I recently got on the pill, and since both my boyfriend and I were virgins, are now having sex sans condom. The problem is, neither of us really knows what we should do after sex. I mean, with the condom, you just take it off and throw it away, and start cuddling. But now, I've got semen in my vagina, and I don't know what to do with it. I definitely don't want to jump up and run to the bathroom, I want to stay in bed with my lover. I've used a tissue to wipe my vulva cleaner, but I'd like to know what the "official" way is
Posts: 1 | Registered: Jun 2001
| IP: Logged |
Alright honey. First things first, by having unprotected sex, you run the risk of catching a nasty STD. Even though both you and your bf are virgins. Just because they are called Sexually Transmitted Diseases does not mean they can only be transmitted through sex.
Read this to know the kind of risk you run having unprotected sex.
If you want to have unprotected sex which we do not advocate, I sincerely hope you and your bf go for a full STD test as soon as possible. And until the report comes back and declares that the both of you are in perfect sexual health, use condoms.
For me, after I have sex, I jump up and run to the toilet to pee. Simply because urinating after sex cuts down the risk of getting a Urinary Tract Infection greatly.
My ex bf and I would usually wash up together and then head to the bed for snuggling.
You also might want to give this article a read through.
Hey look, there's another reason to use condoms. Not only are they cheap, easy to buy, come in a great variety of flavors and styles, prevent pregnancy and disease, but now, they're also available for easy cleanup. Whoa! This condom thing is amazing.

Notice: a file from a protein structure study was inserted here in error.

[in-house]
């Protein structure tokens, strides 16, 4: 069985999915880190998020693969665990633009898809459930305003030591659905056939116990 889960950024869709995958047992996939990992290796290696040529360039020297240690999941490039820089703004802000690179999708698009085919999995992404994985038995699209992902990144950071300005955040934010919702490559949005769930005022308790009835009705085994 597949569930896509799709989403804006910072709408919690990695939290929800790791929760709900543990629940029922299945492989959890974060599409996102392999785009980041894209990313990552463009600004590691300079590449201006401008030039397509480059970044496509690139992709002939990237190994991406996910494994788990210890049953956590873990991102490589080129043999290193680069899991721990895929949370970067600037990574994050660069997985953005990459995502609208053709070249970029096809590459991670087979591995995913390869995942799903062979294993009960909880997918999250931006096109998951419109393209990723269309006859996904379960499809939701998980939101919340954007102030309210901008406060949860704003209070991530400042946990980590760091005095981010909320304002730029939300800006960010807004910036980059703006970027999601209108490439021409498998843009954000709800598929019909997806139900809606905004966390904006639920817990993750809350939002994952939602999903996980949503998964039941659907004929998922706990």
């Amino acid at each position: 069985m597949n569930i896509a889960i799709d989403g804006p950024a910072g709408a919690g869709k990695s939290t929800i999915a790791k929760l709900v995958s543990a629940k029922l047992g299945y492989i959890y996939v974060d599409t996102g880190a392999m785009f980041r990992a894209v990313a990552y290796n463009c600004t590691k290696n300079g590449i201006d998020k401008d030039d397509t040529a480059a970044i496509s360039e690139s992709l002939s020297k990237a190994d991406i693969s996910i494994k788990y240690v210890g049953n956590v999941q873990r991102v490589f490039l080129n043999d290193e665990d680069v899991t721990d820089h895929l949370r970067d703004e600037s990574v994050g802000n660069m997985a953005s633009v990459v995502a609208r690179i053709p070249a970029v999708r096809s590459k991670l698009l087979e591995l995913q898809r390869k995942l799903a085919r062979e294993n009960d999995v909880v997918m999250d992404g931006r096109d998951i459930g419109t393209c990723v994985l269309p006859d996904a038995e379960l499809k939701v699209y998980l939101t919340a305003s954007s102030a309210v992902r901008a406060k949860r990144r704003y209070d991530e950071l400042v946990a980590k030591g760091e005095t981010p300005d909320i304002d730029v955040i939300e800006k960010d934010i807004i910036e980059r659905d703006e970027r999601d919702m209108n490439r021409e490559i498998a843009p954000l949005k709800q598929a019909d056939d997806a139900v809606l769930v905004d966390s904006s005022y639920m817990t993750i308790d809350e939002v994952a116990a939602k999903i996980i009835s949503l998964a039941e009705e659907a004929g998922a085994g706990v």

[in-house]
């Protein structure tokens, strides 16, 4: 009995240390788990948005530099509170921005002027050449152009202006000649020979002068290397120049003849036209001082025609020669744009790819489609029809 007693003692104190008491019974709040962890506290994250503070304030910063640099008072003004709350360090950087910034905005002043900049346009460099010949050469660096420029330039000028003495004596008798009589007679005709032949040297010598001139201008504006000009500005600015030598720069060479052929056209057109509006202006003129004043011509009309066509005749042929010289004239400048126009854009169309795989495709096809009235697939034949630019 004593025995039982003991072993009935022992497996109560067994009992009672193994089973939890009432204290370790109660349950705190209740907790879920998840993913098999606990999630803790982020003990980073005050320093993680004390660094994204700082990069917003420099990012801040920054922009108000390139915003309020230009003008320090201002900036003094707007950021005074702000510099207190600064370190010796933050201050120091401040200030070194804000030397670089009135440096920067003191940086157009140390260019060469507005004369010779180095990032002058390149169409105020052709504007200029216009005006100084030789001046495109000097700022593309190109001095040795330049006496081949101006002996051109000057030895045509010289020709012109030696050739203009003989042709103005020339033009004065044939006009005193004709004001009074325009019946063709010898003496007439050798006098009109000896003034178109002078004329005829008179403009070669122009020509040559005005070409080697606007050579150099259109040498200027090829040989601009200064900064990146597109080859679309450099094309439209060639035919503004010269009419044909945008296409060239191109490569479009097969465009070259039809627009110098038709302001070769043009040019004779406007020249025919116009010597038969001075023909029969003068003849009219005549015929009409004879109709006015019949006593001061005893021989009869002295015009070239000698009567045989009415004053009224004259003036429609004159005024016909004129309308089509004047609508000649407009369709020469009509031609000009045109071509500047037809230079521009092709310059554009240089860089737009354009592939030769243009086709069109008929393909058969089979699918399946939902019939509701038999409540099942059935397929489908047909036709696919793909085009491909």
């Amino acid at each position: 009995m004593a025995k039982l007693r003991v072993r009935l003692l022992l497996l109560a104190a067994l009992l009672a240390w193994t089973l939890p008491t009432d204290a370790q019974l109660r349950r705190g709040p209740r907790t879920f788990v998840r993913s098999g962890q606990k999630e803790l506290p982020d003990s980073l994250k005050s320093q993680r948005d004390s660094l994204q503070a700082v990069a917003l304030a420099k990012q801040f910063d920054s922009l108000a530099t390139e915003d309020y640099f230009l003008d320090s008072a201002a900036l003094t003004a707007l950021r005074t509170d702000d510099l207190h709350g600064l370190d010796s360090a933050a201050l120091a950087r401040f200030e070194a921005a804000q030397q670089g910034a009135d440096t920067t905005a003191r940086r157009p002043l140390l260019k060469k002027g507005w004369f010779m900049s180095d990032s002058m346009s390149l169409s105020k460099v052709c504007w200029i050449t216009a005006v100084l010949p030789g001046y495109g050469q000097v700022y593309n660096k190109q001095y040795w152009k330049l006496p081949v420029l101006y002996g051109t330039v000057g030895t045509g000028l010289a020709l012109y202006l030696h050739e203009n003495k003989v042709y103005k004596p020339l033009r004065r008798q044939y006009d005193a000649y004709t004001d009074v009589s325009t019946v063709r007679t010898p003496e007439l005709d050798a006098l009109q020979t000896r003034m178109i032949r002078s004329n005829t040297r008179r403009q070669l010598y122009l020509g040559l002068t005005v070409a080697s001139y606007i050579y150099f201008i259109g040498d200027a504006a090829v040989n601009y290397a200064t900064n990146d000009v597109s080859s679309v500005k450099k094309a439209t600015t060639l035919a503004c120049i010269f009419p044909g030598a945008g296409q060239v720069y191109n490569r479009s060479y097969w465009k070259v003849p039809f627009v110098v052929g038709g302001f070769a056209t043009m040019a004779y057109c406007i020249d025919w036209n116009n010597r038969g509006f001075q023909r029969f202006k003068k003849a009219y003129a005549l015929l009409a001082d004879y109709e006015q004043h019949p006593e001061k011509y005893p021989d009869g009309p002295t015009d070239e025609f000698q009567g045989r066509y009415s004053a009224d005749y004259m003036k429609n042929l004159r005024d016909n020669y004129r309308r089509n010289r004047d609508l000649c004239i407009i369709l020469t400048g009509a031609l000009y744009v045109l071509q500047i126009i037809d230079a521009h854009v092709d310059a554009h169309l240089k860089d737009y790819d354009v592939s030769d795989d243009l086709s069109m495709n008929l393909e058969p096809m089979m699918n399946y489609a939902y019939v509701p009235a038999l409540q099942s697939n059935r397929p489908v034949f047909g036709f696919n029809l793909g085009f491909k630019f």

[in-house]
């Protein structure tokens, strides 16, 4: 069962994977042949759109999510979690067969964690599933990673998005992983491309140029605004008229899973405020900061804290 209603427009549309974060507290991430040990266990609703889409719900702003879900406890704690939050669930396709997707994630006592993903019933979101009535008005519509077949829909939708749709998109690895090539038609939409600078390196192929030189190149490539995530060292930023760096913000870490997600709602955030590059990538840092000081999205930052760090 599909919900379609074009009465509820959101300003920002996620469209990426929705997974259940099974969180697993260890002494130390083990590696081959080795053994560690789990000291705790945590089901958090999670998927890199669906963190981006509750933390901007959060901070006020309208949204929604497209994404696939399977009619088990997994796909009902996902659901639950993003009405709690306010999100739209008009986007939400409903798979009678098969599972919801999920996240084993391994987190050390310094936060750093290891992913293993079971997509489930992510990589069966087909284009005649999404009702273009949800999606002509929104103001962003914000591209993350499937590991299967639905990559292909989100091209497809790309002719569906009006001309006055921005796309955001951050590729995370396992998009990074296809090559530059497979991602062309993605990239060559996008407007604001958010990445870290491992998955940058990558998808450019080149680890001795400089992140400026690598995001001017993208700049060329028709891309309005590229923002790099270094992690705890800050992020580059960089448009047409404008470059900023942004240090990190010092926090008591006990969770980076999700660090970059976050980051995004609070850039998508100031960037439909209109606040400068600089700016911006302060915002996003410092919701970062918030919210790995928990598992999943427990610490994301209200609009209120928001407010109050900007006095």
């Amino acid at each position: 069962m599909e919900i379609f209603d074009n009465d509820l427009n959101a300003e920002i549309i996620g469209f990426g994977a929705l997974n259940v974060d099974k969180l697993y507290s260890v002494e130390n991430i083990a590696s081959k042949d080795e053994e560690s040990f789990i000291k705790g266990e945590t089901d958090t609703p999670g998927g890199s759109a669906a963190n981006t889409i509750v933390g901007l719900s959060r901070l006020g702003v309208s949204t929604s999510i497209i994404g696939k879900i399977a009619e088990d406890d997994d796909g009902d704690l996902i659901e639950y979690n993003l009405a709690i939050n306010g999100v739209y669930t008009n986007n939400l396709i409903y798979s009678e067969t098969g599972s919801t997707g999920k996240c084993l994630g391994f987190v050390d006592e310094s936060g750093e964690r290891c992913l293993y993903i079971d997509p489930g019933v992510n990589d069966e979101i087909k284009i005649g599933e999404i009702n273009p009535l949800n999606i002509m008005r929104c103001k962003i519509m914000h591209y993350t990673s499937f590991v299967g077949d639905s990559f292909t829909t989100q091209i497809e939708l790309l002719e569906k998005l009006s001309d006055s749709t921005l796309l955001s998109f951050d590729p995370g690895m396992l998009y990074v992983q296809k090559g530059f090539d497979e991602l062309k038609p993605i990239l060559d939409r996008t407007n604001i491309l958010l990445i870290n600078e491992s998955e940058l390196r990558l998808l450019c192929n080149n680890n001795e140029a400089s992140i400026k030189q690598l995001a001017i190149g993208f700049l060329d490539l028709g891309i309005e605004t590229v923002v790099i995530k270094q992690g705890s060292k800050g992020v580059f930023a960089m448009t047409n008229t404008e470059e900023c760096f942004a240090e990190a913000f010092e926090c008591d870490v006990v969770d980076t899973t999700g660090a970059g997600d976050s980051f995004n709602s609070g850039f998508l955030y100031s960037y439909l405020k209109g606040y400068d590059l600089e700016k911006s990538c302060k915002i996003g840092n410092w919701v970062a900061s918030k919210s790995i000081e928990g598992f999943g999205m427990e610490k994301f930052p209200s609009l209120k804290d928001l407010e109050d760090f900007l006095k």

Come on, stick with using condoms. As Lin said, just because you two are virgins, it does not rule out the possibility of disease transmission. You can get STDs/STIs through oral sex, manual sex (fingering/handjob), skin-to-skin contact, and kissing. So throw that "we are each other's first" thing out the window. Don't even think about having sex withput condoms until you're in a monogamous relationship in which both you and your partner have been tested in the last 6 months and continue to be tested regularly.
What's so hard about using condoms anyway? The Pill isn't foolproof and many people have become pregnant while on the Pill. Condoms are easy. The keep all the semen in a latex pouch- no exchange of fluids, no loose spermies, and you take it off and throw it away. Easy cleanup. Ta-da! Probelm solved.
As Lin said, you should get up and urinate after sex. It clears out all the bacteria that could have gotten in your urethra. It might kill the mood right then, but with a UTI, there won't be many "moods" at all. So take heed and good luck.
hold up! Slowcookie could you be a little more specific?
i know you can get stds/sti's from unprotected sex...but what did you mean by getting them through manual sex and skintoskin contact? if there are open wounds/lesions? this can happen from, sitting on eachother's lap? hugging? kissing (besides herpes)?